Washington Law Review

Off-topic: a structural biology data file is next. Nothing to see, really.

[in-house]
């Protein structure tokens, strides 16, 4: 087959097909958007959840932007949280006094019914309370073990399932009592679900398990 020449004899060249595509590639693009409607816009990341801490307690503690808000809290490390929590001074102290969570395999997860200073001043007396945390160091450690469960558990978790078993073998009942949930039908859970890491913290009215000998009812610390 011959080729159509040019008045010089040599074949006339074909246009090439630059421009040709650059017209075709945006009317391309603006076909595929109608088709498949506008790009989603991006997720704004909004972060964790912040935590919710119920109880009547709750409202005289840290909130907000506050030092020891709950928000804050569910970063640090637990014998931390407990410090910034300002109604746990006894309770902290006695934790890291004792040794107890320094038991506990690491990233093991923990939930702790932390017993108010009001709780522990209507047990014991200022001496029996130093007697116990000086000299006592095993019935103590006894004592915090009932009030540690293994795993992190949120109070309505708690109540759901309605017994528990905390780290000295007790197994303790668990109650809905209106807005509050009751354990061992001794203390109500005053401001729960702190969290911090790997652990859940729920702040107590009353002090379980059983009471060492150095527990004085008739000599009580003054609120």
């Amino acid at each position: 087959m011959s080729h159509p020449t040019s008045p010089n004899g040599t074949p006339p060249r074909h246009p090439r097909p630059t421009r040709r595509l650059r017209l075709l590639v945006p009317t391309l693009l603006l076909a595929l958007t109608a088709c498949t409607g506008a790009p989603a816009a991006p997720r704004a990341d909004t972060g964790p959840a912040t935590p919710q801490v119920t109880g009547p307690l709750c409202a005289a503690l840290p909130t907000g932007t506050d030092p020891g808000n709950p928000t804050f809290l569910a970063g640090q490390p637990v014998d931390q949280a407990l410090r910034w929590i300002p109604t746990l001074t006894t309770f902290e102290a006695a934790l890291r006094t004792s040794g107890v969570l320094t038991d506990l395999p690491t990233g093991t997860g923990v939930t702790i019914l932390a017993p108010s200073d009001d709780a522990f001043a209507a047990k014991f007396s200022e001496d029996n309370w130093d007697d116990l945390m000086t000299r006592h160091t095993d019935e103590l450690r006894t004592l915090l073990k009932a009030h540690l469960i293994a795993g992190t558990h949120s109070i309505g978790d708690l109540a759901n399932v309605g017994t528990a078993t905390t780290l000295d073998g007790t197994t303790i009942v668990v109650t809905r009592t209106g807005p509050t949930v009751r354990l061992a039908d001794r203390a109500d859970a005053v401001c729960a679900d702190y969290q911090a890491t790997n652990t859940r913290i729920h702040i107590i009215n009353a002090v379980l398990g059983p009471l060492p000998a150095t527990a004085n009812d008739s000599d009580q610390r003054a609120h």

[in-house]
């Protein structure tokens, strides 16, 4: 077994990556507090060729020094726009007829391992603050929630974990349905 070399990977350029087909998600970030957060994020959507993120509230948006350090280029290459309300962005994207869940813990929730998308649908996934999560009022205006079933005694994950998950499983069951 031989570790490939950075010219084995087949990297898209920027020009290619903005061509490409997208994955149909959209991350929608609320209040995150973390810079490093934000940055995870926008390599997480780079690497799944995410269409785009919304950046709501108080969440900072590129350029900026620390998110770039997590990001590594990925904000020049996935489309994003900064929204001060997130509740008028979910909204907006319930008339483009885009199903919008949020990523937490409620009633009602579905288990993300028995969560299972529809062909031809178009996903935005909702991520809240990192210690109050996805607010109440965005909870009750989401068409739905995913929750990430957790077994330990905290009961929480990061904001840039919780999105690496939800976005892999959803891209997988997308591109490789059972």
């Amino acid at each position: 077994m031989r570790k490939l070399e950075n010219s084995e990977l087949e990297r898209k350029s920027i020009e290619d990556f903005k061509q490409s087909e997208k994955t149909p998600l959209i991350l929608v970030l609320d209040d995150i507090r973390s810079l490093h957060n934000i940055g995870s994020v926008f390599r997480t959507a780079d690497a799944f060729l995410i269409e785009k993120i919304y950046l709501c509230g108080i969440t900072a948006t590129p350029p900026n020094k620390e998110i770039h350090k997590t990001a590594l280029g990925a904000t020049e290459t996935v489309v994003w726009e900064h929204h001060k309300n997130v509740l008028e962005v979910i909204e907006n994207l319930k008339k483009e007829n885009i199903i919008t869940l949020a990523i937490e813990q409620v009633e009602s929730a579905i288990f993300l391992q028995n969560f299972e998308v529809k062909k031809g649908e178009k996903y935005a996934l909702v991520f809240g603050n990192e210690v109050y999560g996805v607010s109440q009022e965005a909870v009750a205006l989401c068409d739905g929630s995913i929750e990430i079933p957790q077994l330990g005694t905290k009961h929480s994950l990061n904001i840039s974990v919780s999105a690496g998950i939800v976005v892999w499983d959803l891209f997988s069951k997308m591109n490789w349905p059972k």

“Planned obsolescence,” broadly defined as conduct by manufacturers to shorten product lifespans and spur consumption, is characteristic of the American economy. Such conduct largely manifests in widely accepted competitive strategies that require consumer participation: The periodic release of products or emergence of a trend, for example. In some instances, planned obsolescence conduct reaches beyond the accepted competitive practices, desired by consumers, to conduct that clearly harms consumers with no countervailing rationale. Such practices effectively cease product function prematurely, either through product failure or poor performance and inefficient repair costs. While this conduct largely evades legal capture, it intersects with many existing legal frameworks. Recognizing both the unlikeliness of a statutory proscription and the conduct’s position in our market economy, this Comment explains how existing consumer law infrastructure could limit harmful planned obsolescence. Encompassing both antitrust and consumer protection, consumer law advances consumer welfare by promoting the competitive process and ameliorating consumer harm. The Federal Trade Commission, consumer law’s dual enforcer, is uniquely situated to protect consumers from planned obsolescence that goes too far. However, greater research and careful application are necessary.

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